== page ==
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'U' backs Google in lawsuit

BY EKJYOT SAINI
Daily Staff Reporter
Published September 21, 2005

In response to a lawsuit filed against Google by the Authors Guild, Inc. - a non-profit organization of 8,000 published authors - the University issued a statement yesterday affirming its support of Google and the company's endeavor to digitize copyrighted works in the University library.

The University library, along with libraries at Harvard, Princeton, Stanford and the New York Public Library, have developed a partnership with Google to scan, digitize and create a searchable database of all works that are found in the respective libraries.

The Authors Guild lodged a complaint in the U.S. District Court in New York on Tuesday stating that "by reproducing for itself a copy of works that are not in the public domain, Google is engaging in massive copyright infringement."

The database that Google would create under the agreement will allow users to search all library books for key words. The user would then be provided brief snippets of text where the search term appears and bibliographic information of the text. The database would also provide links for where the text could be bought or borrowed.

Defending the legality of Google's actions, the University said it continued to be enthusiastic about the project.

"We are confident that this project complies with copyright law," James Hilton, an associate provost and the University's interim librarian, said in a written statement. "This project represents an enormous leap forward in the public's ability to search and find knowledge," he said.

Paul Aiken, executive director of the Authors Guild, said the group is not opposed to making books searchable online in a controlled manner, but believes it should not be done without permission from the authors.

Google vice president Susan Wojcicki refuted the complaints by explaining how the project would be compliant with copyright laws. According to a statement that Wojcicki posted on the company's website, the database would function in a way that would not allow users to see any full pages of text but just search key words that would lead them to the books they needed. She compared the database to an electronic card catalog that would index book content to help make searches easier for users.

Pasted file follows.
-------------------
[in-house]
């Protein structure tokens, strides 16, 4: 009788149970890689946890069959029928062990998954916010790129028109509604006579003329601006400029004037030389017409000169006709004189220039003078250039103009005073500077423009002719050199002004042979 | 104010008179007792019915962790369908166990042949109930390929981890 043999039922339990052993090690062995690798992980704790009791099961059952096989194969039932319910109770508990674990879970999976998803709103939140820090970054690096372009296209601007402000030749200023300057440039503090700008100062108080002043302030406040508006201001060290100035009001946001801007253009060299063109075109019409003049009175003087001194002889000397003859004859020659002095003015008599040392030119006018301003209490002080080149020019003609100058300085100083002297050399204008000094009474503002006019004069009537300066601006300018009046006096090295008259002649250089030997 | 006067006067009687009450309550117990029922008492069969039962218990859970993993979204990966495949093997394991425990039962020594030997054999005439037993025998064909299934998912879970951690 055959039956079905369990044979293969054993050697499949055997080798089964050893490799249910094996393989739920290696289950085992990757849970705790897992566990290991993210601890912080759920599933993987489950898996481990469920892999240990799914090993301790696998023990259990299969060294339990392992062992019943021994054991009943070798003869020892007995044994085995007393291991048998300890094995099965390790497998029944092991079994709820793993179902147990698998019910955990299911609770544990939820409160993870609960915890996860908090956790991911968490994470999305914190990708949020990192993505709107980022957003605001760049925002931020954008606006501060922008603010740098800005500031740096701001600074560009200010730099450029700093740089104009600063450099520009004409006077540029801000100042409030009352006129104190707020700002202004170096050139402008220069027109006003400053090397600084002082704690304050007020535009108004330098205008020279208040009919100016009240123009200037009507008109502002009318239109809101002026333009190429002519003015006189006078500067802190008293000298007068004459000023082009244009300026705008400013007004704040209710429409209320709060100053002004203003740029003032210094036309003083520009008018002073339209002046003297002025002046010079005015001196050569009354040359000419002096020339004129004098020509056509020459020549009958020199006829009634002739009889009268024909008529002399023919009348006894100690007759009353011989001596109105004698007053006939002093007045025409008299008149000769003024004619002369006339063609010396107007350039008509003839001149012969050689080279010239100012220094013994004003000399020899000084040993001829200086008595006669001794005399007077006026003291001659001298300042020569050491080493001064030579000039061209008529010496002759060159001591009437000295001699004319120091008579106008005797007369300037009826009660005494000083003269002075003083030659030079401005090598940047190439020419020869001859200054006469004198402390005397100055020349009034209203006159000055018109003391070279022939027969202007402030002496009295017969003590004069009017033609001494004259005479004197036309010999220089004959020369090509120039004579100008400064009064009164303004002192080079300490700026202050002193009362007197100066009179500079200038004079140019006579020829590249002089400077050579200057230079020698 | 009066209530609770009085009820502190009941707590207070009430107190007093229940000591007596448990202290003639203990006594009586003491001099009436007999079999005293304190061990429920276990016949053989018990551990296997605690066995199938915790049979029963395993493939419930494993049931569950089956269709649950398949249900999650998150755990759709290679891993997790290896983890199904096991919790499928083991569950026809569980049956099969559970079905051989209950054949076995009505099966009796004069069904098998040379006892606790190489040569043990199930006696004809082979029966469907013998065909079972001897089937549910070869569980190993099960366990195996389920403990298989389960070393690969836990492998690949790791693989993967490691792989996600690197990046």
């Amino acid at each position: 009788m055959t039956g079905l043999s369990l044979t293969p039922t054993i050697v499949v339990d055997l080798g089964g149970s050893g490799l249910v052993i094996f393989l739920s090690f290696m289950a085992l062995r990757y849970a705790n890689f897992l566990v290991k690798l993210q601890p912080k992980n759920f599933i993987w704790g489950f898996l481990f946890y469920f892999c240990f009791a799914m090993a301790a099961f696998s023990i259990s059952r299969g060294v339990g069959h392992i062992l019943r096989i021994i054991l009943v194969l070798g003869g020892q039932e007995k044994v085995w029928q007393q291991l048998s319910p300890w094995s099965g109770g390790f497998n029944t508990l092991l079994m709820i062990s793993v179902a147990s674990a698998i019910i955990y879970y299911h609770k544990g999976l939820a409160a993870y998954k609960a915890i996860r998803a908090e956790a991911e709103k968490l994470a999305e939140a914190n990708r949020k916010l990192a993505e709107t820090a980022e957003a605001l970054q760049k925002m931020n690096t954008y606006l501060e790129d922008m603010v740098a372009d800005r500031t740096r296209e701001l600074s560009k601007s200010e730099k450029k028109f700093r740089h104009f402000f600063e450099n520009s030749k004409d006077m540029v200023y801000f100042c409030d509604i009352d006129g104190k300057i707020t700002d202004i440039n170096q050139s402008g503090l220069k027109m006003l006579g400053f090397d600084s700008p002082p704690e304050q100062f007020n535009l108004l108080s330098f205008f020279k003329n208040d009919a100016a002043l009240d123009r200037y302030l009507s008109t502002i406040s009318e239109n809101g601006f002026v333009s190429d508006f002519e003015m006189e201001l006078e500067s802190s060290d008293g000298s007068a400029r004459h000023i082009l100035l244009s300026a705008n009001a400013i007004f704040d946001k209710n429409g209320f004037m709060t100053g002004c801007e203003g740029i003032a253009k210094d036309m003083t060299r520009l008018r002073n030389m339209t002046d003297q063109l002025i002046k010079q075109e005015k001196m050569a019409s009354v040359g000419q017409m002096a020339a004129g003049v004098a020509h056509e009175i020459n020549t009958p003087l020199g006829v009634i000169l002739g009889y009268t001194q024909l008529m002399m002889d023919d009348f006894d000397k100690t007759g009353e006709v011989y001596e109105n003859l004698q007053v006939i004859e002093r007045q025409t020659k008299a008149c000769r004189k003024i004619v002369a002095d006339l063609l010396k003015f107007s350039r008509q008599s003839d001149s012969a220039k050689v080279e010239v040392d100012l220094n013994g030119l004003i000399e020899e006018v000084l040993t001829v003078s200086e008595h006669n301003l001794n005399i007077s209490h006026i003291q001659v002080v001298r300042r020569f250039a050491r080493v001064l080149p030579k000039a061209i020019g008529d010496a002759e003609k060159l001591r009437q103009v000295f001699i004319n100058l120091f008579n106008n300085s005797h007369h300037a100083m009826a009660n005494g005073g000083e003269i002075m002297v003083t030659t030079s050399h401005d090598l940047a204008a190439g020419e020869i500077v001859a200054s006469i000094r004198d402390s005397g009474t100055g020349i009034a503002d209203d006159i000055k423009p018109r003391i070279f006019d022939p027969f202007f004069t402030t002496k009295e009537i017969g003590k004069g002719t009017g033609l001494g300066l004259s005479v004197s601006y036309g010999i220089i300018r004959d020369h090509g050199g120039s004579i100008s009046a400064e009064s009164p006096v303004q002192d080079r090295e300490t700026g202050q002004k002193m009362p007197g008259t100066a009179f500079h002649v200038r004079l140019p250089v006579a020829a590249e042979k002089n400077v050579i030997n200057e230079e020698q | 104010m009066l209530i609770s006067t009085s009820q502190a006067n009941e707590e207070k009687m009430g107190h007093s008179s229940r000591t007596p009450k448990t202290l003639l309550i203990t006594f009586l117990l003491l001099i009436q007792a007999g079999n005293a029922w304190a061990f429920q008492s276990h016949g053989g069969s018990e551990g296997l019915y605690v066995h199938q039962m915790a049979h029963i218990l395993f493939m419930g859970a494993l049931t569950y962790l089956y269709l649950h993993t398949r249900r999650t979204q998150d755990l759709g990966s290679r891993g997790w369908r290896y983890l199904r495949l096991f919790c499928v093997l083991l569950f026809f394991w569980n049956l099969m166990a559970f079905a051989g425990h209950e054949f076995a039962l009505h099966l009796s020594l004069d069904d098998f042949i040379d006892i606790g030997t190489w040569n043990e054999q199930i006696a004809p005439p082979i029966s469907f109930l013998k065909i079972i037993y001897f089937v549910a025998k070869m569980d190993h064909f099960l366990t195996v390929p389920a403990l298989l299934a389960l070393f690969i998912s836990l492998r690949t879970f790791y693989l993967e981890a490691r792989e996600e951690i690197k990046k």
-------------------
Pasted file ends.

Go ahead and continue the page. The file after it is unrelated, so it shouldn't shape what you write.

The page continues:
Google's website goes on to say that the company will respect those authors who do not want their works digitized and that all the books they have scanned thus far in their project are consistent with the fair use doctrine under U.S. copyright laws. The fair use doctrine is a set of limitations on copyrights that allow users to make copies without author permission if the information will be serving the public.

But according to Aiken and other authors, Google must get an author's approval even before making the works available to the public. He said not gaining the consent of all authors before digitizing their works may create a precedent for other companies who wish to infringe upon an author's copyright.

Stanford Law School Prof. Lawrence Lessig agreed with Google and its interpretation of copyright law.

"Technically, copyright law states that if you make of copy of a work, that you need to obtain permission from the author," Lessig said. However, he said it is important to recognize what Google is attempting to accomplish by digitizing works and enhancing public access.

Lessig said the ultimate use of the database would not compete with commercial interests of the publishers and authors and therefore Google's use of copyrighted works falls under the fair use doctrine.

An example, Lessig said, would be when parts of a book are copied for a book review, allowing for public critique of a work. Lessig said Google's library project falls under the same realm because it provides information to the general public that would otherwise not be readily available.